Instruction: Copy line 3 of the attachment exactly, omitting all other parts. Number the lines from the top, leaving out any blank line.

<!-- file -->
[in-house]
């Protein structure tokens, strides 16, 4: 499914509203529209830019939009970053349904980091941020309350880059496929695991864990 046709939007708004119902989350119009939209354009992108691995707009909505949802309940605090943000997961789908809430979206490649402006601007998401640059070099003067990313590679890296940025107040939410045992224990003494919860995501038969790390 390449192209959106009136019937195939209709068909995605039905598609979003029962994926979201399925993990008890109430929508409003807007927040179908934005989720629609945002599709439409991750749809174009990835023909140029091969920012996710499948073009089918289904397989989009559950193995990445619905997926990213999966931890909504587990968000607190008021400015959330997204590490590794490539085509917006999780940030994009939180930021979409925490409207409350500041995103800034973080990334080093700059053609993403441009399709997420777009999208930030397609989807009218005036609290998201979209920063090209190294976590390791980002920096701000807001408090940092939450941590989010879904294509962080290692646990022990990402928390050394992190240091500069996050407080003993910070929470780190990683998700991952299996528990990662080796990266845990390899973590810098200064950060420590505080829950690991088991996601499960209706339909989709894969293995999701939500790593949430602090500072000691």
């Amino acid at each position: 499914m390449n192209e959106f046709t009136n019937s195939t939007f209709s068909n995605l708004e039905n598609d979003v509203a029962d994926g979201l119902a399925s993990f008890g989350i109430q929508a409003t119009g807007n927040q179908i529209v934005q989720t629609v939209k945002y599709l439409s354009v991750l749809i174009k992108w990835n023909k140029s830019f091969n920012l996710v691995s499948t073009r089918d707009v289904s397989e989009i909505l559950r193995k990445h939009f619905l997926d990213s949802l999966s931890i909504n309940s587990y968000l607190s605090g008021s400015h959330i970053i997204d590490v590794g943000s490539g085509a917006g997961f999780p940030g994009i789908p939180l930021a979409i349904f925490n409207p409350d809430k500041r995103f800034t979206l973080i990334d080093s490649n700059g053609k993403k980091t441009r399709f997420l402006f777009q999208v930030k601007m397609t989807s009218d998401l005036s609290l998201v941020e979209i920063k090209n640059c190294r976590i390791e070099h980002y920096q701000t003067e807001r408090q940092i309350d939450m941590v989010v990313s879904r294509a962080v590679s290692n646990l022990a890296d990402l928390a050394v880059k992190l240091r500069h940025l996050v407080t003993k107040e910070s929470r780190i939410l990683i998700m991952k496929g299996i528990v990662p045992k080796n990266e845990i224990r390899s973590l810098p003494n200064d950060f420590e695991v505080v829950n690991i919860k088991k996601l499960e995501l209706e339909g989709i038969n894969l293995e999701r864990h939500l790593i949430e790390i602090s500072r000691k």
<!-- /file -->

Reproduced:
């Amino acid at each position: 499914m390449n192209e959106f046709t009136n019937s195939t939007f209709s068909n995605l708004e039905n598609d979003v509203a029962d994926g979201l119902a399925s993990f008890g989350i109430q929508a409003t119009g807007n927040q179908i529209v934005q989720t629609v939209k945002y599709l439409s354009v991750l749809i174009k992108w990835n023909k140029s830019f091969n920012l996710v691995s499948t073009r089918d707009v289904s397989e989009i909505l559950r193995k990445h939009f619905l997926d990213s949802l999966s931890i909504n309940s587990y968000l607190s605090g008021s400015h959330i970053i997204d590490v590794g943000s490539g085509a917006g997961f999780p940030g994009i789908p939180l930021a979409i349904f925490n409207p409350d809430k500041r995103f800034t979206l973080i990334d080093s490649n700059g053609k993403k980091t441009r399709f997420l402006f777009q999208v930030k601007m397609t989807s009218d998401l005036s609290l998201v941020e979209i920063k090209n640059c190294r976590i390791e070099h980002y920096q701000t003067e807001r408090q940092i309350d939450m941590v989010v990313s879904r294509a962080v590679s290692n646990l022990a890296d990402l928390a050394v880059k992190l240091r500069h940025l996050v407080t003993k107040e910070s929470r780190i939410l990683i998700m991952k496929g299996i528990v990662p045992k080796n990266e845990i224990r390899s973590l810098p003494n200064d950060f420590e695991v505080v829950n690991i919860k088991k996601l499960e995501l209706e339909g989709i038969n894969l293995e999701r864990h939500l790593i949430e790390i602090s500072r000691k």